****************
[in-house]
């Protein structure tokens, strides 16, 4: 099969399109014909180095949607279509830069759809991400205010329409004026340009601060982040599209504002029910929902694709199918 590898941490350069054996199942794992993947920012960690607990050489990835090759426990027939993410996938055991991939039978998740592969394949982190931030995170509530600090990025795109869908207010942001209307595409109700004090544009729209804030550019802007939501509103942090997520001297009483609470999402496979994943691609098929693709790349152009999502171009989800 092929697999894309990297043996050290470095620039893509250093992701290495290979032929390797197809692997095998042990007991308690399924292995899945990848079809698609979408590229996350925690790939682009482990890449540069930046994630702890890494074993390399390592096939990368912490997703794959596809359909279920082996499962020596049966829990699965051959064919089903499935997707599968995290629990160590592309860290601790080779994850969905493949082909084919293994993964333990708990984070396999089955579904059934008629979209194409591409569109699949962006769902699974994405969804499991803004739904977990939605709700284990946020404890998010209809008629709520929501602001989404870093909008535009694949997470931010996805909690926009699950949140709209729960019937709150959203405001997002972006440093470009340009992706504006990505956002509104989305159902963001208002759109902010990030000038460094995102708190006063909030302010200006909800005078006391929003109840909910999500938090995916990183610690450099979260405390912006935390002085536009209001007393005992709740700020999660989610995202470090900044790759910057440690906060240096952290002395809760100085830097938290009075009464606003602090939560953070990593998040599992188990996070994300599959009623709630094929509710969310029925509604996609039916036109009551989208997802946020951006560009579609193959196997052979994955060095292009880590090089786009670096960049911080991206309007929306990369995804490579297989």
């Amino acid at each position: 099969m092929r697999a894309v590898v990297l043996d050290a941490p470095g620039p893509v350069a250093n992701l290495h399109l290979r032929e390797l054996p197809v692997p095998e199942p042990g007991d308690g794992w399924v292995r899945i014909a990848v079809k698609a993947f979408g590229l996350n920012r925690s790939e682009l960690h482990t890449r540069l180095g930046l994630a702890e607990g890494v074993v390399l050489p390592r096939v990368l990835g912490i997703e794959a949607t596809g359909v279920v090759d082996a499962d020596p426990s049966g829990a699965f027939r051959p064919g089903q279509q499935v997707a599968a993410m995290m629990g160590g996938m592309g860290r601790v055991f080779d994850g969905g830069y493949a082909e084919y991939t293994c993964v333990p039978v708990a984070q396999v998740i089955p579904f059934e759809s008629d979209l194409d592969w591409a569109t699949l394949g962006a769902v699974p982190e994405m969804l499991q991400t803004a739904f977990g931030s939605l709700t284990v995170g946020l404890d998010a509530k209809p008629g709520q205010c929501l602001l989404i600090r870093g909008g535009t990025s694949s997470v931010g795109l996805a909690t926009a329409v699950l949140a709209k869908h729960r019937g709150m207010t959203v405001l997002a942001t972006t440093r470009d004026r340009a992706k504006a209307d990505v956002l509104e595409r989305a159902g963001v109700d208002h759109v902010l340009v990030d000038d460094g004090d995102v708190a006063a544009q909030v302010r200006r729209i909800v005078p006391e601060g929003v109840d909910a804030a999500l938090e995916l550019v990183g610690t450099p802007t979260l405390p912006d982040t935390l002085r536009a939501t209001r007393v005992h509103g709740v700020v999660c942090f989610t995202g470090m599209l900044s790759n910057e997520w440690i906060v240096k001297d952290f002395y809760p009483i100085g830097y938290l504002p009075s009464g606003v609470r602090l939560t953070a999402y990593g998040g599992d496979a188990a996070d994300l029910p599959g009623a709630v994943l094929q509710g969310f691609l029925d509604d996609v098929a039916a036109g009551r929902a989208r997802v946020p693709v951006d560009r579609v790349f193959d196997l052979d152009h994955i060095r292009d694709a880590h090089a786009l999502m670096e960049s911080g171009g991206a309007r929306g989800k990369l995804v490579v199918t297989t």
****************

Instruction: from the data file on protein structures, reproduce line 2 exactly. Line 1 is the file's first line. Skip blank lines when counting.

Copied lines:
């Protein structure tokens, strides 16, 4: 099969399109014909180095949607279509830069759809991400205010329409004026340009601060982040599209504002029910929902694709199918 590898941490350069054996199942794992993947920012960690607990050489990835090759426990027939993410996938055991991939039978998740592969394949982190931030995170509530600090990025795109869908207010942001209307595409109700004090544009729209804030550019802007939501509103942090997520001297009483609470999402496979994943691609098929693709790349152009999502171009989800 092929697999894309990297043996050290470095620039893509250093992701290495290979032929390797197809692997095998042990007991308690399924292995899945990848079809698609979408590229996350925690790939682009482990890449540069930046994630702890890494074993390399390592096939990368912490997703794959596809359909279920082996499962020596049966829990699965051959064919089903499935997707599968995290629990160590592309860290601790080779994850969905493949082909084919293994993964333990708990984070396999089955579904059934008629979209194409591409569109699949962006769902699974994405969804499991803004739904977990939605709700284990946020404890998010209809008629709520929501602001989404870093909008535009694949997470931010996805909690926009699950949140709209729960019937709150959203405001997002972006440093470009340009992706504006990505956002509104989305159902963001208002759109902010990030000038460094995102708190006063909030302010200006909800005078006391929003109840909910999500938090995916990183610690450099979260405390912006935390002085536009209001007393005992709740700020999660989610995202470090900044790759910057440690906060240096952290002395809760100085830097938290009075009464606003602090939560953070990593998040599992188990996070994300599959009623709630094929509710969310029925509604996609039916036109009551989208997802946020951006560009579609193959196997052979994955060095292009880590090089786009670096960049911080991206309007929306990369995804490579297989």